After writing a pretty negative piece about McDonald’s, I had burgers on my mind. Lots of people think McDonald’s burgers (and burgers from similar establishments) taste delicious, so they choose to eat them, even knowing how awful they are. There has to be an equally delicious alternative that won't kill you.
Obviously, I’ve chosen not to eat hamburgers, or turkey burgers, or most veggie burgers for that matter (they’re often made with eggs). But I can’t deny that the experience of eating a burger is downright fun.
First, you get all excited as you see it coming toward you on a tray (probably with fries of some sort). Sometimes the burger is not assembled when you get it – it’s open-faced so you can admire all the extra ingredients. In that case, the inevitable “How am I ever going to fit that in my mouth?” question is delayed until you put the thing together.
Once you have it in your hot little hands, you have to unhinge your jaw in order to bite into it. It sounds uncomfortable, but it’s awesome. The burger, or parts of it, falls out the other end in the messiest way possible. By the time you’ve taken a few huge bites, your hands and face are covered in condiments and burger parts and you're feeling pretty satisfied with yourself.
I was determined to experience burger-eating again. I have some experience with vegan burgers, but I wanted to find a yummy burger nearby. So I did some research. LA Weekly identified the BBQ Tempeh Burger at Seed as the best vegan macrobiotic burger in LA. Lucky for me, Andrew lives right down the street from Seed.
Yesterday morning, we went to the beach so Andrew could surf and I could do my yoga practice. Sidenote: practicing yoga on the beach is a balance between awesome and awkward. The rush of getting a meditative workout by the majesty of the ocean can be nearly outweighed by the embarrassment of maintaining downward-facing dog while a group of hipster teenagers swaggers by snickering at your up-turned bottom.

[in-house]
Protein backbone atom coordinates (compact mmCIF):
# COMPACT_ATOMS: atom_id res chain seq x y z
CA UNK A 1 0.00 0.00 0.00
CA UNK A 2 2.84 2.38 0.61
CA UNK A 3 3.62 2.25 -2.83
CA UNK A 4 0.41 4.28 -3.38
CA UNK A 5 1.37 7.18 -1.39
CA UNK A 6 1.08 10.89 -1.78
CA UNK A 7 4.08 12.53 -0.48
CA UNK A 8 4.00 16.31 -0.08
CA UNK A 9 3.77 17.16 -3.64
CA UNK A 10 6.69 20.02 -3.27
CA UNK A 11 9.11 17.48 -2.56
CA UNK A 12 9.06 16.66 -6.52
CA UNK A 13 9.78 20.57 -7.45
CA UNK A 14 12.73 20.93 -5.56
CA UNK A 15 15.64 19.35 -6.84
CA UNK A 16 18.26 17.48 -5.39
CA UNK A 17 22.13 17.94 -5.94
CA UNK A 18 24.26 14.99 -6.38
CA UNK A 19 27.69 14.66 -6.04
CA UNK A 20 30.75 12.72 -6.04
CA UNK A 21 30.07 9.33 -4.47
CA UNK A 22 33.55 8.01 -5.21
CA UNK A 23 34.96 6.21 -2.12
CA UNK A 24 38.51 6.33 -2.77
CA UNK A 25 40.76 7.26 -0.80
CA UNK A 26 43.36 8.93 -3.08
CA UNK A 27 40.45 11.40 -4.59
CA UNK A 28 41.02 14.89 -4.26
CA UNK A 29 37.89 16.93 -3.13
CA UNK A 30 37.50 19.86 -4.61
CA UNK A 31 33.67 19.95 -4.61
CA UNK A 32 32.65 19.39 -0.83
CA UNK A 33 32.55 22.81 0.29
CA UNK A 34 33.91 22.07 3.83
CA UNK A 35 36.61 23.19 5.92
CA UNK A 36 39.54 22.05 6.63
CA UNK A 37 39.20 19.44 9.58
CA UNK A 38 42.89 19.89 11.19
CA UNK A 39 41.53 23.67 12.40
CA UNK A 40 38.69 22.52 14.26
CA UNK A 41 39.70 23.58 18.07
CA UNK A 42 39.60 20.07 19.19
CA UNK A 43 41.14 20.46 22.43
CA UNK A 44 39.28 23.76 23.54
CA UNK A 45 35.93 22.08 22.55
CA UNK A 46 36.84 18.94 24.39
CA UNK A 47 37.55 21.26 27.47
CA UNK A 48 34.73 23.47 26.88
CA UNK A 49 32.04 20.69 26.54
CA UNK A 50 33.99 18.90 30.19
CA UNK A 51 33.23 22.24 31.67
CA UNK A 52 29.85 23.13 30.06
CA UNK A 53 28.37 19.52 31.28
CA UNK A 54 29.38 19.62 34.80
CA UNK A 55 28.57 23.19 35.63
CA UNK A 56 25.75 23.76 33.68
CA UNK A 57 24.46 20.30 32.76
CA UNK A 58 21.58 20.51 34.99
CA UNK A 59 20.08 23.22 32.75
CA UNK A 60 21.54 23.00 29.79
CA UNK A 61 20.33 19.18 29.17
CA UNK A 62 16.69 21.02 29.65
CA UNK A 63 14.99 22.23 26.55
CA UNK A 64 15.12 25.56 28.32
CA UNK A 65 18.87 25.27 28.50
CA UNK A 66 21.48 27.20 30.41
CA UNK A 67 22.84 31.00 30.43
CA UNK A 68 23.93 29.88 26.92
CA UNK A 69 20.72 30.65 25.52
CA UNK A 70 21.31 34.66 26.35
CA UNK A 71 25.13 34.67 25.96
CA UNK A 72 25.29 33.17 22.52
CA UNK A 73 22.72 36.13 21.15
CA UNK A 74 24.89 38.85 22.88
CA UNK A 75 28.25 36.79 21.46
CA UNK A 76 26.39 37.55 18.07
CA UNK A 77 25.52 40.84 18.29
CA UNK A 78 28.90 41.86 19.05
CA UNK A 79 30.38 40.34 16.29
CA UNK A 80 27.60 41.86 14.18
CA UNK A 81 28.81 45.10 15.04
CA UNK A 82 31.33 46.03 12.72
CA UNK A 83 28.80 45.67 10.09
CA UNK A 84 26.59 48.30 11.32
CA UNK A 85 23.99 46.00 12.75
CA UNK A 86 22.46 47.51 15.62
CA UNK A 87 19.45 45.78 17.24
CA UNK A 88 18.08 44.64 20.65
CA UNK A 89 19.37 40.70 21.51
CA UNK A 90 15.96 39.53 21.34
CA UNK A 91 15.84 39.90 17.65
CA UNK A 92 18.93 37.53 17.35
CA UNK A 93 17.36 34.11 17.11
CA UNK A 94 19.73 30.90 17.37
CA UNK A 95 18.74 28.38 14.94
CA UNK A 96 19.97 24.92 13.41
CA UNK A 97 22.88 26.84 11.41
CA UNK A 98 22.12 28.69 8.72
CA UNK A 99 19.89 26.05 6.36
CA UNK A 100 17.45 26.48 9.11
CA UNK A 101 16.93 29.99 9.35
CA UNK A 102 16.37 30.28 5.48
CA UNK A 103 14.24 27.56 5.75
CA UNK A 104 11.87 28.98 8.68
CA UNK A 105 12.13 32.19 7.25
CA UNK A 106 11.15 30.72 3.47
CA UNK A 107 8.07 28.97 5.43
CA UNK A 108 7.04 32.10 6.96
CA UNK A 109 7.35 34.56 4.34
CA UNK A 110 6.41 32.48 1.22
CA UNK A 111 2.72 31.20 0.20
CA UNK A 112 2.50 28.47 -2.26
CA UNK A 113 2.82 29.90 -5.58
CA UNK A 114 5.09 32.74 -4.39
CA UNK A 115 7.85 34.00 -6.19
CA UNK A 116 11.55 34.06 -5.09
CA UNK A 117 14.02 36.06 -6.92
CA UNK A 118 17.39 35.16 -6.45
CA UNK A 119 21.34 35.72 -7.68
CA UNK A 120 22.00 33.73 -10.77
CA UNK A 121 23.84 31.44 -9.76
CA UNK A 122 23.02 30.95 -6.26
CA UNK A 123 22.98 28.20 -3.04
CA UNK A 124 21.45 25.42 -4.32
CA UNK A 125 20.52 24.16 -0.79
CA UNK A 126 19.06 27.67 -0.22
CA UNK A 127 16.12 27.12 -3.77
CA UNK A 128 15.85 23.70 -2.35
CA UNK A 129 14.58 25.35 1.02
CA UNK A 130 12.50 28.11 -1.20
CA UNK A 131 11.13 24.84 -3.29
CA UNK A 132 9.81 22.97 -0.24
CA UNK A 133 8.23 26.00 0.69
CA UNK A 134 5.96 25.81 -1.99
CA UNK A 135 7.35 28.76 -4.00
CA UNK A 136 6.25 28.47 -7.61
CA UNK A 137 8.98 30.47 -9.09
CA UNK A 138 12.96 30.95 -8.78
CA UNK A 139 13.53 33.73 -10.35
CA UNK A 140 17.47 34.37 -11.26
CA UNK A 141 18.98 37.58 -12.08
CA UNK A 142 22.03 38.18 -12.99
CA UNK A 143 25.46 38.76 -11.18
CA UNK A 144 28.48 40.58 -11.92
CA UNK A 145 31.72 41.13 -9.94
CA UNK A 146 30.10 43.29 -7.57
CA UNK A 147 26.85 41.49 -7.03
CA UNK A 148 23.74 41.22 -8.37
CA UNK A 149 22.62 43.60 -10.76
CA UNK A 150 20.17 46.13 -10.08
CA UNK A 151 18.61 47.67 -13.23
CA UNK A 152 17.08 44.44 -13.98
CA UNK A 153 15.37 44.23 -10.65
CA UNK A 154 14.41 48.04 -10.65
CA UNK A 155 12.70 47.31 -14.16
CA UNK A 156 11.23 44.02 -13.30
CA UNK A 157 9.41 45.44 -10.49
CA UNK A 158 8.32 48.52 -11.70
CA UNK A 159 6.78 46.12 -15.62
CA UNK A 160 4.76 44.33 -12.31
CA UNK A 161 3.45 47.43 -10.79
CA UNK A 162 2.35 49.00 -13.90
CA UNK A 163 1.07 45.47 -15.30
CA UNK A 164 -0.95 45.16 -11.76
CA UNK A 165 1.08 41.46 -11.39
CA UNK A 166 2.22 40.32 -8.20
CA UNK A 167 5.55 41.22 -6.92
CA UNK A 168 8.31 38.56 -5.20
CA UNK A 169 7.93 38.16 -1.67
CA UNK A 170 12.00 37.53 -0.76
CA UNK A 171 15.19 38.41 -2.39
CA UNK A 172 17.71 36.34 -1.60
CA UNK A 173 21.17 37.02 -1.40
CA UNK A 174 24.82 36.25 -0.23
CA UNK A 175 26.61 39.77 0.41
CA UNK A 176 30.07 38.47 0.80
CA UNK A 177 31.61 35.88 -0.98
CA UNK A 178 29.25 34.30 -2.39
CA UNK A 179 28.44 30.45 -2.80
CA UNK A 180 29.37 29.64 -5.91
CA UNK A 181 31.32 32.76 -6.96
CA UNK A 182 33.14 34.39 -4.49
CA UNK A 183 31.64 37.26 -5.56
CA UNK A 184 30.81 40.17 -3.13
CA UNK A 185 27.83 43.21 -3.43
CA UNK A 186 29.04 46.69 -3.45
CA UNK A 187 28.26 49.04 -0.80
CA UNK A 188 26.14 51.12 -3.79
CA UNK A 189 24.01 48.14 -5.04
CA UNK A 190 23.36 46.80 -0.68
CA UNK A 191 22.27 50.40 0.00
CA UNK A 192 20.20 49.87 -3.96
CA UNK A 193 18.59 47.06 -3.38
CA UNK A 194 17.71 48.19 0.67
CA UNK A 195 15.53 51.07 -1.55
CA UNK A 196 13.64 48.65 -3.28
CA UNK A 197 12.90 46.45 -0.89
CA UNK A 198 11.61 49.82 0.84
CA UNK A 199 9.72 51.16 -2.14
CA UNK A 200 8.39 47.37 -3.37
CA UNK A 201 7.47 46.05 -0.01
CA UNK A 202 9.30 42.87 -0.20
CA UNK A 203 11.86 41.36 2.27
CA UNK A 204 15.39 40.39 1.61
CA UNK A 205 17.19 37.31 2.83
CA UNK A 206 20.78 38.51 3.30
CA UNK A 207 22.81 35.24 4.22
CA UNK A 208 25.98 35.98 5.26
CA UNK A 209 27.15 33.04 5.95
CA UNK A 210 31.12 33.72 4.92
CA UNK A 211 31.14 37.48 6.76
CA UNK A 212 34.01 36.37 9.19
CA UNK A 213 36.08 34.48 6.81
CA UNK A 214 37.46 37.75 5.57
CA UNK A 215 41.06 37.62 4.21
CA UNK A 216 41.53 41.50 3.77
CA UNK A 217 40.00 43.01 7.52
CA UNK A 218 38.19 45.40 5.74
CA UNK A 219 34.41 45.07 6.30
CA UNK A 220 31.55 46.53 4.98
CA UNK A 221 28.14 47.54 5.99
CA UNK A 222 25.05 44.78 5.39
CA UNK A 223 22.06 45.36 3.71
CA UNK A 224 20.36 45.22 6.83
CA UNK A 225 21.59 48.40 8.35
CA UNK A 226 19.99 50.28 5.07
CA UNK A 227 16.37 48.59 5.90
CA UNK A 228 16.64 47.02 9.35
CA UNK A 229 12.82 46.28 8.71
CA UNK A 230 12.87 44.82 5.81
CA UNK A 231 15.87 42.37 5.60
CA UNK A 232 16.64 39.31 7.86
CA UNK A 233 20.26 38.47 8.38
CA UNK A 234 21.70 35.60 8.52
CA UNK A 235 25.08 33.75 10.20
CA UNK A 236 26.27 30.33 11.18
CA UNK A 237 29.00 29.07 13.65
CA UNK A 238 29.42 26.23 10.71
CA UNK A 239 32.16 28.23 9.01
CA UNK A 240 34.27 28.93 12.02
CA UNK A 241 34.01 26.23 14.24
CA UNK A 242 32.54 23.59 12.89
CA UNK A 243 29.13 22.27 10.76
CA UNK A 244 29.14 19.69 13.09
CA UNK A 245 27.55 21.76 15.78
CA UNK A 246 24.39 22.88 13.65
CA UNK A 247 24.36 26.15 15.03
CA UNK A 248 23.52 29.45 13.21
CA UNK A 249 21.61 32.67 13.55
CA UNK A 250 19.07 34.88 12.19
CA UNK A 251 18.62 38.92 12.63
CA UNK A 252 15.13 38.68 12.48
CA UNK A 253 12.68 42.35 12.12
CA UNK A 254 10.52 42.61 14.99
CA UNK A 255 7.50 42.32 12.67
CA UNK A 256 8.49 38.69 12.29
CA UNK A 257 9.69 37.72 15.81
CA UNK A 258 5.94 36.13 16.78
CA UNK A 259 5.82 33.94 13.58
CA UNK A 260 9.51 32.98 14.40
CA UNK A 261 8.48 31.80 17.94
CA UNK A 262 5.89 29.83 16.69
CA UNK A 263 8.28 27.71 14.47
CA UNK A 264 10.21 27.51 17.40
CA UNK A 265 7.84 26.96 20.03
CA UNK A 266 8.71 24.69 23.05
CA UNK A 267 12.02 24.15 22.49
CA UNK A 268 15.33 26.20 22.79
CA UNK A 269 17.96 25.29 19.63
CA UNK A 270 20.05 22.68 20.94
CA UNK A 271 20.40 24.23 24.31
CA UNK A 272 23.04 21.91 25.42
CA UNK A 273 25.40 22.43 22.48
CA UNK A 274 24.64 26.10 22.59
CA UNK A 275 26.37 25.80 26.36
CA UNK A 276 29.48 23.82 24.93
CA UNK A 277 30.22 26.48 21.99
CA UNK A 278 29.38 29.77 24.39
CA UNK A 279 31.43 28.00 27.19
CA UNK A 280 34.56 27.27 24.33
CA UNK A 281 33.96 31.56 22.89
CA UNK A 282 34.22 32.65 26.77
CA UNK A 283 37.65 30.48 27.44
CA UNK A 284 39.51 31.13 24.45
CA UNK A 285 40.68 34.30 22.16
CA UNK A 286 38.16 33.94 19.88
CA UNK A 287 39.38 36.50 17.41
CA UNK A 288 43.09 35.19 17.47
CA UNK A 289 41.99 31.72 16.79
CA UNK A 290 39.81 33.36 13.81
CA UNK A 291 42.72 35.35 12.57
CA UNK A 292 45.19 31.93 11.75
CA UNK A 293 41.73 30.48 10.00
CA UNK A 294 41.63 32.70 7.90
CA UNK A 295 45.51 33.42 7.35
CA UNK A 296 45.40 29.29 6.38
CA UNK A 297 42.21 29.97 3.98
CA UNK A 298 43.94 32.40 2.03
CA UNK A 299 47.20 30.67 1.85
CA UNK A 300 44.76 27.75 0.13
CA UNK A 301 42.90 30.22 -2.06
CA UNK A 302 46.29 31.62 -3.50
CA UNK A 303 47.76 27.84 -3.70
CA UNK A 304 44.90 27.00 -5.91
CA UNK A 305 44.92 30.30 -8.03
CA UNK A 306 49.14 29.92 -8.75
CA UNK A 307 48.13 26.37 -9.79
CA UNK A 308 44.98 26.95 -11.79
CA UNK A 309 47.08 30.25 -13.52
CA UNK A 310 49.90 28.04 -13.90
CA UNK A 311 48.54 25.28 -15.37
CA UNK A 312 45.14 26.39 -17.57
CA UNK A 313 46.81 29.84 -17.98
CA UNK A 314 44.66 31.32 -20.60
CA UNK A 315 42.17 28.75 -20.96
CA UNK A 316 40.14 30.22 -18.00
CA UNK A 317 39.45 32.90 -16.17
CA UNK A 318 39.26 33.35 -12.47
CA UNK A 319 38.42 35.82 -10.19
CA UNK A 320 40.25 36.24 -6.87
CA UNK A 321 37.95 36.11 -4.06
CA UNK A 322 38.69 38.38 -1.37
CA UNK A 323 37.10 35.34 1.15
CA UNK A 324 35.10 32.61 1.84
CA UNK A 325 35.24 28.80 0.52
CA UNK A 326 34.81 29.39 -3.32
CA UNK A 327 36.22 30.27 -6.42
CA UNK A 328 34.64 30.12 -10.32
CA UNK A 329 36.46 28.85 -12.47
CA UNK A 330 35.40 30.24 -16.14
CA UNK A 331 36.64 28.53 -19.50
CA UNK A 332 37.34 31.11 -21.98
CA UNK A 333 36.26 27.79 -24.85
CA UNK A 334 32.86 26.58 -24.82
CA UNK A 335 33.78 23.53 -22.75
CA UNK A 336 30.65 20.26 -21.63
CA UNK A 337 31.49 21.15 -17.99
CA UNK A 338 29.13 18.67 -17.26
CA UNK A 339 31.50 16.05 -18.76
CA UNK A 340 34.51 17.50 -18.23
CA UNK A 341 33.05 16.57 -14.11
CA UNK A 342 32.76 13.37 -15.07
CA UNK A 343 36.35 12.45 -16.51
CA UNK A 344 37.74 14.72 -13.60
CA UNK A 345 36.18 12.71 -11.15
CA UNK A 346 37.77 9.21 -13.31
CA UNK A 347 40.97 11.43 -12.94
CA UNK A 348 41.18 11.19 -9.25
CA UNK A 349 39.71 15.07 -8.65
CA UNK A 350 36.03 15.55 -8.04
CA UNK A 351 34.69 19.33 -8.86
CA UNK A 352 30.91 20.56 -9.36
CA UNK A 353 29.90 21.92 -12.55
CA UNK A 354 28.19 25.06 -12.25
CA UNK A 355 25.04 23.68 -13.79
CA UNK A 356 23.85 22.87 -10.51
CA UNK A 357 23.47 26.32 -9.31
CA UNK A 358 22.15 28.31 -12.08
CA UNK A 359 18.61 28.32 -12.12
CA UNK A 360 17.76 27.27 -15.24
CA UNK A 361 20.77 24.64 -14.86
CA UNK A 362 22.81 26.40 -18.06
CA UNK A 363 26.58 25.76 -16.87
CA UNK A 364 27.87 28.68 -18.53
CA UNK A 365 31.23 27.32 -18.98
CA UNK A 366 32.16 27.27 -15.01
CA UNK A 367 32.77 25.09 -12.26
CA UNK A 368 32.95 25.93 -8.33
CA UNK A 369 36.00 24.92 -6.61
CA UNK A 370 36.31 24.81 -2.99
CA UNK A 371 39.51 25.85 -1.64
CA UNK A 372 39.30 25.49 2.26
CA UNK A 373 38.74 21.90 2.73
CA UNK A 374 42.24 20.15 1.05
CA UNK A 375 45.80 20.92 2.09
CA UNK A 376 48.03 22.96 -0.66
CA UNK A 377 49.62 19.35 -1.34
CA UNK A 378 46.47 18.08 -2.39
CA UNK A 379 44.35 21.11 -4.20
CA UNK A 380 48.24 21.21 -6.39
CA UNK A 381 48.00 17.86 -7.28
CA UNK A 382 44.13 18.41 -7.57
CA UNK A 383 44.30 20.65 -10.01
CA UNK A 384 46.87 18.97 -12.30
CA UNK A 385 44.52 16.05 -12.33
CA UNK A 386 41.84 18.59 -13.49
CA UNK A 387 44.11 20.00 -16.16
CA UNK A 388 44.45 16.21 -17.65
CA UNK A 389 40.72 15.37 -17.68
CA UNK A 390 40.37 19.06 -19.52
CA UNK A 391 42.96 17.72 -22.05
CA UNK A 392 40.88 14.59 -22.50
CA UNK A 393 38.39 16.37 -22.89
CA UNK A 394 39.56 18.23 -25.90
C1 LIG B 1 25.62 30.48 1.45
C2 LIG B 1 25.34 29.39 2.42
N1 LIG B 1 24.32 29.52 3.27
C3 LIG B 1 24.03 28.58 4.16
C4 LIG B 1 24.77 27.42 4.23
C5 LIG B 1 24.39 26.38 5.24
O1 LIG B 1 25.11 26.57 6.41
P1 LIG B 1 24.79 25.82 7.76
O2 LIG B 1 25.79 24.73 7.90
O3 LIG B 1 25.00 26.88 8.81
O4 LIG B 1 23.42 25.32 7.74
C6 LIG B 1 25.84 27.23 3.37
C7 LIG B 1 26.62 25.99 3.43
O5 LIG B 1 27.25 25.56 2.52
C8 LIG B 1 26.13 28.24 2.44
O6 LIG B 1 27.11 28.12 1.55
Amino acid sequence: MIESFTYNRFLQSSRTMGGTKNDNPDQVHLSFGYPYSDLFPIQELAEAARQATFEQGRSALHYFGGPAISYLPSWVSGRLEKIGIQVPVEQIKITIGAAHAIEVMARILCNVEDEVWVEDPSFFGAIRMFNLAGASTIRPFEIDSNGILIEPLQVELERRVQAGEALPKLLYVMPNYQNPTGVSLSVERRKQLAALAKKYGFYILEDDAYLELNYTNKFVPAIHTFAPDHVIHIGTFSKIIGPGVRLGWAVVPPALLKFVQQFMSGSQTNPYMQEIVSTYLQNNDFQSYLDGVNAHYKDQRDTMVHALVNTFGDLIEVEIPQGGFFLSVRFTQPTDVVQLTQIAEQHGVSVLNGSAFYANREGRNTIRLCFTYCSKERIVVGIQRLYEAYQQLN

After about an hour of trying to be zen in public, I was even more starving than usual. While Andrew went to change out of his wetsuit, I headed to Seed to pick up some take-out. My plan was to try the BBQ Tempeh Burger, but the Blackened Tempeh Burger with Mango Salsa (with lettuce, onion, sauerkraut, and mustard-veganaise spread) sounded too good to pass up. I got it on a ciabatta roll with a side of sweet potato fries, to make it as authentic a burger experience as possible.
I just love love, so I was intrigued. The cookbooks tell the story of how Seed chef Eric Lechausseur and his wife, Sanae Suzuki, came to discover vegan macrobiotic cuisine. Sanae was diagnosed with ovarian cancer in 1993 and, without health insurance in the United States, had to return to Japan immediately for a life-saving operation. During her long recovery, she and her husband began to explore food that “heals.”
With regard to food, macrobiotics is the idea that what you put in your body affects not only your physical health, but your mental and spiritual wellness. Apparently, good and bad energy can be conveyed through food. So a macrobiotic diet aims to deliver good energy through whole grains, organic vegetables, beans, and sea vegetables, grown locally and prepared simply.
I was totally satisfied by my burger. The odd combination of flavors (the most prominent being mango+mustard) was strangely perfect. It even kind of fell apart in my hands, so by the end I was delightfully messy. The sweet potato fries were delicious (even Andrew liked them, and he has a thing against sweet potato fries).
I tried to gage my energies after eating it. I couldn’t identify any good energy, per se, but I don’t really have any idea how one goes about identifying energy in the first place, so maybe I just missed it. And the only bad energy I felt came from Andrew, who wanted me to stop taking pictures of my tempeh burger already and come watch Game of Thrones with him.